Legendary Steelers coach Chuck Noll dies
In this file photo from November 1989, then Steelers head coach Chuck Noll looks on during a game against the Denver Broncos at Mile High Stadium in Denver, Colorado.
By Jerry DiPaola
Published: Friday, June 13, 2014
Charles Henry Noll, who lifted the Steelers from the depths of the National Football League and coached them to four-time Super Bowl champions by adhering to simple, long-held principles, died Friday in his home in Sewickley.
Noll, who had been under a doctor's care for an undisclosed illness, was 82.
His wife, Marianne, found him unresponsive at 9:45 p.m. and called 911. Paramedics pronounced him dead 10 minutes later.
In recent years, Noll suffered from severe back pain that limited his mobility and forced him to walk with two canes.
Noll served as Steelers head coach for 23 seasons from 1969-91, winning Super Bowls after the 1974, '75, '78 and '79 seasons and guiding what is considered one of the greatest sports dynasties ever.
His 209-156-1 record and record four Super Bowl titles earned him induction into the Pro Football Hall of Fame in 1993, his first year of eligibility.
“Chuck Noll is the best thing to happen to the Rooneys since they got on the boat in Ireland,” said Art Rooney Jr., the oldest son of Steelers founder Art Rooney Sr.
Noll was known for choosing his words carefully. His oft-repeated remark, “Whatever it takes,” was short and succinct. It became the slogan for his coaching career.
Noll inherited a franchise that had won 18 total games the previous five seasons, and his first team finished 1-13.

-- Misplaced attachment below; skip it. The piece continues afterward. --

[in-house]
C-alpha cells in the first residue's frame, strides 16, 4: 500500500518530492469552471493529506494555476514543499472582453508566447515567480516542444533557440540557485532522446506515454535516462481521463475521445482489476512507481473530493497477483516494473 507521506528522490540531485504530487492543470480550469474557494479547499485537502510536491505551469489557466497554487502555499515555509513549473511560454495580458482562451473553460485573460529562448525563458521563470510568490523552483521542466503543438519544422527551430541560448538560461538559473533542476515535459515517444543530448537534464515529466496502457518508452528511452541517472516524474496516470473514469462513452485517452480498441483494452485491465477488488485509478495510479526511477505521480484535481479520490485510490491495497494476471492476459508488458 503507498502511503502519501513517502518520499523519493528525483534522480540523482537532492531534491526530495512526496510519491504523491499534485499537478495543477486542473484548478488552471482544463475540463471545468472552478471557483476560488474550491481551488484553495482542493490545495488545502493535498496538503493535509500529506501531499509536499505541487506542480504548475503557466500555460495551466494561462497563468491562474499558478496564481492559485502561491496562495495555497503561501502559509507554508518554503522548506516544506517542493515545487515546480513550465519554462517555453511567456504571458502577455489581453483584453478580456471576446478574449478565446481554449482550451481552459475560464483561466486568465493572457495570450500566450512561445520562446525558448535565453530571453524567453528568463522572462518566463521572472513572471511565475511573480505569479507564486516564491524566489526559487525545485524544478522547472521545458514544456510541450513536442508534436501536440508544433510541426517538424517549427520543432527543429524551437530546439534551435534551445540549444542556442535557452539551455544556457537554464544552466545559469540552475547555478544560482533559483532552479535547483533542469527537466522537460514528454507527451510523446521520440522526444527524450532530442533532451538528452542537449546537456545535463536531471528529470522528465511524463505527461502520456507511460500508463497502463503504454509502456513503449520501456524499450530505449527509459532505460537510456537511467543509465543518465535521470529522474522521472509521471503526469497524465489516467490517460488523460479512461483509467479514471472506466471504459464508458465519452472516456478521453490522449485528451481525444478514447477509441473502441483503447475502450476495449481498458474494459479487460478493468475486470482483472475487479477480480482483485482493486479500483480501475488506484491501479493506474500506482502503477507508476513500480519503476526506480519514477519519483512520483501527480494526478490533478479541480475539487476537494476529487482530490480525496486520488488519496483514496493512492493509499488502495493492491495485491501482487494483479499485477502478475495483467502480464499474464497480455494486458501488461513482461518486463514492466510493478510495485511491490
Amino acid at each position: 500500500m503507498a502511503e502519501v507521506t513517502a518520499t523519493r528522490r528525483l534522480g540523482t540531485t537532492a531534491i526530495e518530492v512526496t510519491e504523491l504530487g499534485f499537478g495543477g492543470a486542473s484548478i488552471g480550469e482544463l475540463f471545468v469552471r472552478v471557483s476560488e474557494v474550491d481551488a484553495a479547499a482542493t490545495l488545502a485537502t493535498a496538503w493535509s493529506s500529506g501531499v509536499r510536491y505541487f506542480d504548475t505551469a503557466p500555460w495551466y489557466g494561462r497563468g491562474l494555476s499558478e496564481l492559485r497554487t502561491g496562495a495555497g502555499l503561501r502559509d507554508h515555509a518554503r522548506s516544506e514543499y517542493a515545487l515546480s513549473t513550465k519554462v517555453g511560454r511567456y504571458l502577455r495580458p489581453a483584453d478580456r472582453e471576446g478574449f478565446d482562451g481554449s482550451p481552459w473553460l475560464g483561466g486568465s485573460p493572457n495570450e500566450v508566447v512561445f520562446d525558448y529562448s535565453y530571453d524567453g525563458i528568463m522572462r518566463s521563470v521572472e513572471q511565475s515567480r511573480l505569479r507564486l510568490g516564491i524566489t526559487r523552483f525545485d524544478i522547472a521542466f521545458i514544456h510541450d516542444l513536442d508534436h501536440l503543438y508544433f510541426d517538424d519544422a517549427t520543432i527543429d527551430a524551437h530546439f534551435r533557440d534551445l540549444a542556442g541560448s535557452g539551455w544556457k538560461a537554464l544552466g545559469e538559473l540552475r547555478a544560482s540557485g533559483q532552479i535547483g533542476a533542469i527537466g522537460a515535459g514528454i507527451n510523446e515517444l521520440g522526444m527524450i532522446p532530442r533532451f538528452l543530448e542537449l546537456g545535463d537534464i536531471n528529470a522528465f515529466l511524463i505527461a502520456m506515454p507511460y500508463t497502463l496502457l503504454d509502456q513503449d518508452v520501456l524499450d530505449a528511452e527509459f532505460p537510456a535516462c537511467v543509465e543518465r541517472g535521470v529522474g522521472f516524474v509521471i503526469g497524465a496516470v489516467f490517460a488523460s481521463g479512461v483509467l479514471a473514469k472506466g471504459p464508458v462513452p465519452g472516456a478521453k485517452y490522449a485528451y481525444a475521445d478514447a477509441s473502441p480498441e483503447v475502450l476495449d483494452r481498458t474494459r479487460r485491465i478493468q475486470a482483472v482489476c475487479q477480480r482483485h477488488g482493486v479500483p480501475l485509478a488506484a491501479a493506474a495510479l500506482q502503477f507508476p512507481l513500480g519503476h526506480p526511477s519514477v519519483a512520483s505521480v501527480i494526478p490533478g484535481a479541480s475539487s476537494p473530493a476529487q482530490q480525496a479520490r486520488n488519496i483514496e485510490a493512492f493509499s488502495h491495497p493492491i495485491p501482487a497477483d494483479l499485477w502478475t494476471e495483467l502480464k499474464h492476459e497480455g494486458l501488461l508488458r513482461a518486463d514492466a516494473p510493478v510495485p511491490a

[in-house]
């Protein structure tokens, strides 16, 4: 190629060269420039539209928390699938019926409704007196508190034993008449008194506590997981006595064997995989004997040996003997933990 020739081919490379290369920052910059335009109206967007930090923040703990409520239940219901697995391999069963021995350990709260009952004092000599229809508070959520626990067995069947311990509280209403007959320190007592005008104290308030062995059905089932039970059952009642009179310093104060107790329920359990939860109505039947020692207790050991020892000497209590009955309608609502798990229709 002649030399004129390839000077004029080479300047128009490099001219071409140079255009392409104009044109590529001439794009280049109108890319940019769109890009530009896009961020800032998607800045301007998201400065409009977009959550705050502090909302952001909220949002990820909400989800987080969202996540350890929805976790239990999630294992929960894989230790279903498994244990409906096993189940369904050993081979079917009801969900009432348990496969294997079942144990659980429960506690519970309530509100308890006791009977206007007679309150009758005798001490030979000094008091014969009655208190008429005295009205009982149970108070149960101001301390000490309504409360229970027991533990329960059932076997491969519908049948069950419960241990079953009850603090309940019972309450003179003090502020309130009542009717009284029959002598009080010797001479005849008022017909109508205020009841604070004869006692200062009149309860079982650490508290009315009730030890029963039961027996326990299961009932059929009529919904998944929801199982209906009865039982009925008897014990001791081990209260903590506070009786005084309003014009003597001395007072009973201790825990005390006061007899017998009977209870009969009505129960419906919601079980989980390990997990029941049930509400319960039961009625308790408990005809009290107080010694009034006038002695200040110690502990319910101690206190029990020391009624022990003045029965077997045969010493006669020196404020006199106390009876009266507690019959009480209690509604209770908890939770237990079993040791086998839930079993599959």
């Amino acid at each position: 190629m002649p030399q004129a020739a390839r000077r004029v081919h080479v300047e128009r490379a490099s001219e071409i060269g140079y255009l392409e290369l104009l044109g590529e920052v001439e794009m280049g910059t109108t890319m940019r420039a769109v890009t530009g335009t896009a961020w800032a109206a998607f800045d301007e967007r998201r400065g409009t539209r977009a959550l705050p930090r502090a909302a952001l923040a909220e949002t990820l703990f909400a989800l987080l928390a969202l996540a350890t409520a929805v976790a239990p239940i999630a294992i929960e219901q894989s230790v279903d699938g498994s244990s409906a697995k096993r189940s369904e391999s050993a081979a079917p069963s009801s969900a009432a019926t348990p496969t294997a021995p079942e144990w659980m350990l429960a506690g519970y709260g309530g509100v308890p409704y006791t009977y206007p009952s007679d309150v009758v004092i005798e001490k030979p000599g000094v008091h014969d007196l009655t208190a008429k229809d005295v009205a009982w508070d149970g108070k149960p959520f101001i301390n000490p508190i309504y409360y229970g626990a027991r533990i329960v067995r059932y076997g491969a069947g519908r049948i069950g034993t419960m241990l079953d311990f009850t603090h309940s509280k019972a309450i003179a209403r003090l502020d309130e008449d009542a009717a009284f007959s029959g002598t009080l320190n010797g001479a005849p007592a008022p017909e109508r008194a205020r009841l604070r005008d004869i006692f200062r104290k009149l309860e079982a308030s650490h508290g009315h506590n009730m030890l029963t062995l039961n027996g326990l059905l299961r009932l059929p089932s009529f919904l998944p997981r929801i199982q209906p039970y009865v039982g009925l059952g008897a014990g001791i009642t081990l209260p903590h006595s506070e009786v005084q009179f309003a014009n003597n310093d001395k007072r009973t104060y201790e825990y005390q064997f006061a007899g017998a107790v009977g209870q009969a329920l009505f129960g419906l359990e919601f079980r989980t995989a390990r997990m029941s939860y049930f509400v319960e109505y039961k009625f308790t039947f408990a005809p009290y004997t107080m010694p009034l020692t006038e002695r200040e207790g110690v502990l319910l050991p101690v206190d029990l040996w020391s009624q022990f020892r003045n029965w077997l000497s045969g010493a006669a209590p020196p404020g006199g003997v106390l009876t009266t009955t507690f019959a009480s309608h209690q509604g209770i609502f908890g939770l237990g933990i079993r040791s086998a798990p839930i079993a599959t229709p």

But by the end of Noll's fourth season, the Steelers had advanced to the AFC championship game. Two years later, they were Super Bowl champions.
Steelers Hall of Fame wide receiver Lynn Swann said Noll “never gets the credit he deserves for managing one of the great teams in NFL history.”
Noll was a perfectionist and loved to teach, those who worked with him said.
“He was really knowledgeable about any and all things,” said Hall of Fame coach Don Shula, who hired Noll in 1966 to be a member of his staff with the Baltimore Colts. “We used to kiddingly call him Knute Knowledge,” a nod to former Notre Dame great Knute Rockne, considered one of the greatest football coaches of all time.
Rooney Jr., who headed the Steelers' scouting department from 1971-86, likened Noll to “the toughest professor you ever had.”
“He was not a pizzazz guy. He knew where he was, where he was going and where he wanted to go and how to do it,” Rooney Jr. said. “He had a very, very strong moral compass. ... My dad respected that.”
Noll was a reluctant celebrity and turned down only one interview request, longtime Steelers publicist Joe Gordon said. That came from Howard Cosell.
“He never really considered Cosell a serious journalist,” Gordon said. “Any other time, regardless of the circumstances, he was always accommodating.”
Noll rejected many offers to appear in commercials, some of which could have been financially lucrative, Gordon said.
“He preferred to be a football coach and not a celebrity,” Gordon said. “After a while, they stopped calling because they knew he wasn't interested. If he would have had his way, after the game on Sunday, he would have just picked up his briefcase and gone home.”